Review: Palazzo Inverso by D.B. Johnson
I first encountered the work of M.C. Escher in a bookstore. I had seen optical illusions before that point, but never to the precise heights on display in works like Relativity and Waterfall, which were hung around my local shop. With the amount of time I spent staring at those images during my formative years forages to the kid’s section, I’m surprised to see that there aren’t many Escher-related books for kids. Add one to the list. D.B. Johnson (Henry’s Night) has created an homage to Escher’s mind-bending artwork for the lower elementary set. The potential here is great, but while Palazzo Inverso works as an introduction to Escher for youngsters, the overall results are mixed.
Mauk is in a rut. Every day seems the same â€“ wake up, work for the Master, repeat. Today, however, something is different. Mauk canâ€™t put his finger on it until he visits the Masterâ€™s Grand Palazzo, which is still under construction. Somehow, the rules of physics and gravity have lost their hold. Upside-down arches, stairways leading to who knows where, workers on the ceiling â€“ it makes no sense. An encounter with The Master reveals that Mauk was turning the plans, causing the Master to draw the Palazzo every which way.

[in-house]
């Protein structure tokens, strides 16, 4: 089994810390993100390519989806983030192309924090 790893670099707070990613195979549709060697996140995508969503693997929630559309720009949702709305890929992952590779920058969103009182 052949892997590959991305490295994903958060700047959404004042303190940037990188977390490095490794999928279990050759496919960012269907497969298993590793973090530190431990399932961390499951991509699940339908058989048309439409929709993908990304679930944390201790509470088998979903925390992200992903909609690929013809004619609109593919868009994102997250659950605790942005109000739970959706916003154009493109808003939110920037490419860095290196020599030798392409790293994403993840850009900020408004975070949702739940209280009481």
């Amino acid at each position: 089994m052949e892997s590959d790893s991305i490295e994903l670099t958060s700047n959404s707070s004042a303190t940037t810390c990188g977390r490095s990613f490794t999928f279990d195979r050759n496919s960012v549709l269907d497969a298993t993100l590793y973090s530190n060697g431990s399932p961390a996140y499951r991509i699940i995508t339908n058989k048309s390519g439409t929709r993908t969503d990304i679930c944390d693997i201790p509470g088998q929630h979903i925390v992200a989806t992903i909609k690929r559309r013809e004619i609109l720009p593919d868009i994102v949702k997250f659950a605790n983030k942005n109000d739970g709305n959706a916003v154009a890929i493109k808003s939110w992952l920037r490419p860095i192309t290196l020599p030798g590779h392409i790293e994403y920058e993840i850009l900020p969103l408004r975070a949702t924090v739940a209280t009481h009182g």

The text streams across the bottom of each two-page spread. Once the reader reaches the last page, the words run up the side and continue upside-down at the top, requiring the reader to flip the book over to read back to the beginning.
This change of perspective gives each illustration new meaning. And the main attraction here is unquestionably the Escher-inspired artwork. Johnson uses hazy sepia tones to tell the story, giving the story a well-worn feel while mirroring Escher’s monochromatic work. While some images work well upside-down, others don’t connect as well with the plot, occasionally giving the feeling that the story is just along for the ride.
Some readers will enjoy the unique format, many will dig the art, but the plot may not be compelling enough for everyone to stick around for the conclusion. A valiant artistic effort, but not as engaging as I’d hoped.
Review copy from library.
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About Travis Jonker
Travis Jonker is an elementary school librarian in Michigan. He writes reviews (and the occasional article or two) for School Library Journal and is a member of the 2014 Caldecott committee. You can email Travis at firstname.lastname@example.org, or follow him on Twitter: @100scopenotes.
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